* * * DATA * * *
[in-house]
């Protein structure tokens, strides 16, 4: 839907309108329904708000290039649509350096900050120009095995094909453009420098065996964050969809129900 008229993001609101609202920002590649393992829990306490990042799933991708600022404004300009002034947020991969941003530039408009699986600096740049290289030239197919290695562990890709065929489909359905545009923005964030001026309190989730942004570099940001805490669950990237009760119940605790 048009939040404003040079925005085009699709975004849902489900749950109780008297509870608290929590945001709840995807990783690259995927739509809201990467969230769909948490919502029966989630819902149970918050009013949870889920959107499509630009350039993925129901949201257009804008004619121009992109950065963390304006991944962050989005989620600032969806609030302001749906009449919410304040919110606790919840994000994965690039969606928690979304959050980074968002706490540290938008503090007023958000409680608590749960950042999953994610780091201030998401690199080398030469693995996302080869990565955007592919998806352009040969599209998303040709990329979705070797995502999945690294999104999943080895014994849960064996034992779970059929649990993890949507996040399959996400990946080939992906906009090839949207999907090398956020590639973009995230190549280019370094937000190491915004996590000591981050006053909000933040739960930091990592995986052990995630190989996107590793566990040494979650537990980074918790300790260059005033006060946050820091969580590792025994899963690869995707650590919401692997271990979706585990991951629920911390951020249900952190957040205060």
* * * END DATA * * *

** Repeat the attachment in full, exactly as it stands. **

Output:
[in-house]
């Protein structure tokens, strides 16, 4: 839907309108329904708000290039649509350096900050120009095995094909453009420098065996964050969809129900 008229993001609101609202920002590649393992829990306490990042799933991708600022404004300009002034947020991969941003530039408009699986600096740049290289030239197919290695562990890709065929489909359905545009923005964030001026309190989730942004570099940001805490669950990237009760119940605790 048009939040404003040079925005085009699709975004849902489900749950109780008297509870608290929590945001709840995807990783690259995927739509809201990467969230769909948490919502029966989630819902149970918050009013949870889920959107499509630009350039993925129901949201257009804008004619121009992109950065963390304006991944962050989005989620600032969806609030302001749906009449919410304040919110606790919840994000994965690039969606928690979304959050980074968002706490540290938008503090007023958000409680608590749960950042999953994610780091201030998401690199080398030469693995996302080869990565955007592919998806352009040969599209998303040709990329979705070797995502999945690294999104999943080895014994849960064996034992779970059929649990993890949507996040399959996400990946080939992906906009090839949207999907090398956020590639973009995230190549280019370094937000190491915004996590000591981050006053909000933040739960930091990592995986052990995630190989996107590793566990040494979650537990980074918790300790260059005033006060946050820091969580590792025994899963690869995707650590919401692997271990979706585990991951629920911390951020249900952190957040205060």